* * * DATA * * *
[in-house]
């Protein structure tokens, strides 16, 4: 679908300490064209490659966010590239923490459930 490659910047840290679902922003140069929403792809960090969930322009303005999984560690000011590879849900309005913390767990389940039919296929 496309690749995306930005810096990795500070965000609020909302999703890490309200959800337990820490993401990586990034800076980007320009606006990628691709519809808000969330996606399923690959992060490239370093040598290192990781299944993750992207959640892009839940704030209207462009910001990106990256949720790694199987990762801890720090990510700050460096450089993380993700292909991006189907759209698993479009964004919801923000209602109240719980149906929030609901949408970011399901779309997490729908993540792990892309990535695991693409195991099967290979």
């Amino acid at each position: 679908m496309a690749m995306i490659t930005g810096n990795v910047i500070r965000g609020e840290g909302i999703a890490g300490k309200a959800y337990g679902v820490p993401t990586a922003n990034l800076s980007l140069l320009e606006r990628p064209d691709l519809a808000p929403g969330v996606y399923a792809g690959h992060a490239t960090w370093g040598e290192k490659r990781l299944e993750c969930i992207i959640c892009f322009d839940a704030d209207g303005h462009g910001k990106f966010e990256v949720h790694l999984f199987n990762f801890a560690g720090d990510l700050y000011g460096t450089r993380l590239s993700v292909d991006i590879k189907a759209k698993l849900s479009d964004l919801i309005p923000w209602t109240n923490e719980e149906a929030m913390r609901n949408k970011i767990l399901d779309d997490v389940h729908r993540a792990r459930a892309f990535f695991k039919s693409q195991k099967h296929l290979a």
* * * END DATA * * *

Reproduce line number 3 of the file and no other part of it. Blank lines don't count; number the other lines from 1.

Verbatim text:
């Amino acid at each position: 679908m496309a690749m995306i490659t930005g810096n990795v910047i500070r965000g609020e840290g909302i999703a890490g300490k309200a959800y337990g679902v820490p993401t990586a922003n990034l800076s980007l140069l320009e606006r990628p064209d691709l519809a808000p929403g969330v996606y399923a792809g690959h992060a490239t960090w370093g040598e290192k490659r990781l299944e993750c969930i992207i959640c892009f322009d839940a704030d209207g303005h462009g910001k990106f966010e990256v949720h790694l999984f199987n990762f801890a560690g720090d990510l700050y000011g460096t450089r993380l590239s993700v292909d991006i590879k189907a759209k698993l849900s479009d964004l919801i309005p923000w209602t109240n923490e719980e149906a929030m913390r609901n949408k970011i767990l399901d779309d997490v389940h729908r993540a792990r459930a892309f990535f695991k039919s693409q195991k099967h296929l290979a």